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A JS Foundation Project

User guide

User guide

Getting started

If you want to have an idea of what sonarwhal does and you have an updated version of npm (v5.2.0) and Node LTS (v8.9.2) or later you can use the following command:

Alternatively, you can install it locally with:

npm install -g --engine-strict sonarwhal

You can also install it as a devDependency if you prefer not to have it globally.

The next thing that sonarwhal needs is a .sonarwhalrc file. By default, sonarwhal will look for this file first in the current folder and then in the user’s home directory.

The fastest and easiest way to create one is by using the flag --init:

sonarwhal --init

This command will start a wizard that will ask you a series of questions (e.g.: do you want to use a predefined configuration or prefer to create one with the installed resource, what connector to use, formatter, rules, etc.). Answer them and you will end up with something similar to the following if you decided to use a predefined configuration:

{
"extends": ["configurationName"]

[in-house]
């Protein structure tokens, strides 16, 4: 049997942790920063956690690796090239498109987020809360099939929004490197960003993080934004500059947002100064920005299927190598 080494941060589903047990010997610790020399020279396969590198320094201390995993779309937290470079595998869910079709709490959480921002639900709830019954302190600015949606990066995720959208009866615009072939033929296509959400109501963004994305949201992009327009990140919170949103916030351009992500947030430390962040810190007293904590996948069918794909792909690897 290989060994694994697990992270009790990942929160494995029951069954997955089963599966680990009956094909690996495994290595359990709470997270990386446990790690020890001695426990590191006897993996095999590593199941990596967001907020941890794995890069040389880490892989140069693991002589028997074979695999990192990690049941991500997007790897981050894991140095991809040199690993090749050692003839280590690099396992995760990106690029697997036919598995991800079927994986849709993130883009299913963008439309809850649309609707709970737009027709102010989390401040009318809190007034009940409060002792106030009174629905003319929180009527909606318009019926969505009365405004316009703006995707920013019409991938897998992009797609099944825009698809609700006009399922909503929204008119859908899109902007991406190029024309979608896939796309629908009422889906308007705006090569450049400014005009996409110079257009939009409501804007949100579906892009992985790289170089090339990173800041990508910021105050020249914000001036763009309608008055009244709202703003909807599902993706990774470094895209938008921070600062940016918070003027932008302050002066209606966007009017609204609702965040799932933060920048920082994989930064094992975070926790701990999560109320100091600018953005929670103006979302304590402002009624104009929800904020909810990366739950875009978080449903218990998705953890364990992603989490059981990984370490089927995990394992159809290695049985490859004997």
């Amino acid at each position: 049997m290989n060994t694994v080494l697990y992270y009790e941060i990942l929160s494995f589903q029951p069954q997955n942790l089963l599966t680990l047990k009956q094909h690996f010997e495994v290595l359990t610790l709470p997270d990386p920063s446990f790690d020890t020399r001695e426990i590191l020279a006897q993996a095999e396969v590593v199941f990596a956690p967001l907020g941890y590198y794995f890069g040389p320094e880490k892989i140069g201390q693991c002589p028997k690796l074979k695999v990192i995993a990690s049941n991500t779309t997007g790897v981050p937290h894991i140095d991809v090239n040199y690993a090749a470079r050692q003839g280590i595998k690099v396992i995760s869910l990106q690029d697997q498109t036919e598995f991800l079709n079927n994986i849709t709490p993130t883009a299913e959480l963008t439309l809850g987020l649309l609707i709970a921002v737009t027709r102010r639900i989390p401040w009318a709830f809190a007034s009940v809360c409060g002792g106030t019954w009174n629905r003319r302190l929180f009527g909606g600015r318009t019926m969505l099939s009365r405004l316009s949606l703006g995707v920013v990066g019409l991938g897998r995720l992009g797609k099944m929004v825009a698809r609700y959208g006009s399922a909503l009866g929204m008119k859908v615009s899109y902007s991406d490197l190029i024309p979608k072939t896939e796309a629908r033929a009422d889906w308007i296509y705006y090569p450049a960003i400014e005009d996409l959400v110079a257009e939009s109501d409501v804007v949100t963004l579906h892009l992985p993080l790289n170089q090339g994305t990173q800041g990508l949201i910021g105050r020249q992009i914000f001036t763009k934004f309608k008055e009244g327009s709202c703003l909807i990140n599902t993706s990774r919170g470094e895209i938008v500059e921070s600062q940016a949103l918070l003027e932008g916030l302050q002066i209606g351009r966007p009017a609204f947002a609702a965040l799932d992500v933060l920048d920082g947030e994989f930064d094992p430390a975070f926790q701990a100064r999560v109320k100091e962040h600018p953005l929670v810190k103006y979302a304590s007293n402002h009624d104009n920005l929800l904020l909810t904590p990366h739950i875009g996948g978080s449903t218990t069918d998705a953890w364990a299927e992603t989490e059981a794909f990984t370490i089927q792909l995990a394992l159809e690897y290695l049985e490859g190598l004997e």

}

or the following if custom:

{
"connector": {
"name": "connectorName"
},
"formatters": ["formatterName"],
"rules": {
"rule1": "error",
"rule2": "warning",
"rule3": "off"
},
"rulesTimeout": 120000
...
}

Then you have to run the following command to scan a website:

sonarwhal https://example.com

Wait a few seconds and you will get something similar to the following:

Example output for the summary formatter

It might take a few minutes to get some of the results. Some of the rules (e.g.: SSL Labs) can take a few minutes to report the results.

Default configuration

To run sonarwhal you need a .sonarwhalrc file. If you don’t have one, sonarwhal will use the web-recommended set of rules. This configuration will be equivalent to the following .sonarwhalrc:

Further reading

Now that you have sonarwhal up and running, it is time to learn a bit more about the different pieces:

Permission issues during installation

If you receive an EACCES error when installing sonarwhal, it is caused by installing packages globally. The recommended solution is to change npm’s default directory and then try again. There have been reports of this issue when installing the dependency canvas-prebuilt throws an EACCES. This issue was resolved adopting the recommended solution. You can find detailed steps on how to change the npm default directory here. According to npm’s documentation, if you have node installed using a package manager like Homebrew or nvm, you may be able to avoid the trouble of messing with the directories and have the correct permissions set up right out of the box. As a result, you won’t experience the error described above even if you install sonarwhal globally.